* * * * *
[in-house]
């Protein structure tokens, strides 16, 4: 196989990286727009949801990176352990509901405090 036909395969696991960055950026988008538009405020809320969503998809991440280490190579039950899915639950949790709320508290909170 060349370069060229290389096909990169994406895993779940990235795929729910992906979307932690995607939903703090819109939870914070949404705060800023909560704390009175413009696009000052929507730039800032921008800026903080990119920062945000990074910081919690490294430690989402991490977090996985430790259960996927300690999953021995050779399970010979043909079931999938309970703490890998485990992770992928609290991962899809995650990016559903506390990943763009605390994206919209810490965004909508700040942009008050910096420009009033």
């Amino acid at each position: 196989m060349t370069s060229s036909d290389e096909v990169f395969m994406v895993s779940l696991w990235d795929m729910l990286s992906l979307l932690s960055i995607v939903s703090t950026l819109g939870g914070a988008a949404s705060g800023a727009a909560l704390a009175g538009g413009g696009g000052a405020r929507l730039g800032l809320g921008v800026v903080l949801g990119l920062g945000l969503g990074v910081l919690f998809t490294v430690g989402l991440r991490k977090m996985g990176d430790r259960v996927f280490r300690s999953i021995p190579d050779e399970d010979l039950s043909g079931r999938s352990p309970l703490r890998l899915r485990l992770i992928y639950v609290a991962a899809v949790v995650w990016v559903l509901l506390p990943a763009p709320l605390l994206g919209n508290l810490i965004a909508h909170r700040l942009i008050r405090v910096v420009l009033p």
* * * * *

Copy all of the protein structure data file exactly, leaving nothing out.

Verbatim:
[in-house]
């Protein structure tokens, strides 16, 4: 196989990286727009949801990176352990509901405090 036909395969696991960055950026988008538009405020809320969503998809991440280490190579039950899915639950949790709320508290909170 060349370069060229290389096909990169994406895993779940990235795929729910992906979307932690995607939903703090819109939870914070949404705060800023909560704390009175413009696009000052929507730039800032921008800026903080990119920062945000990074910081919690490294430690989402991490977090996985430790259960996927300690999953021995050779399970010979043909079931999938309970703490890998485990992770992928609290991962899809995650990016559903506390990943763009605390994206919209810490965004909508700040942009008050910096420009009033």
């Amino acid at each position: 196989m060349t370069s060229s036909d290389e096909v990169f395969m994406v895993s779940l696991w990235d795929m729910l990286s992906l979307l932690s960055i995607v939903s703090t950026l819109g939870g914070a988008a949404s705060g800023a727009a909560l704390a009175g538009g413009g696009g000052a405020r929507l730039g800032l809320g921008v800026v903080l949801g990119l920062g945000l969503g990074v910081l919690f998809t490294v430690g989402l991440r991490k977090m996985g990176d430790r259960v996927f280490r300690s999953i021995p190579d050779e399970d010979l039950s043909g079931r999938s352990p309970l703490r890998l899915r485990l992770i992928y639950v609290a991962a899809v949790v995650w990016v559903l509901l506390p990943a763009p709320l605390l994206g919209n508290l810490i965004a909508h909170r700040l942009i008050r405090v910096v420009l009033p």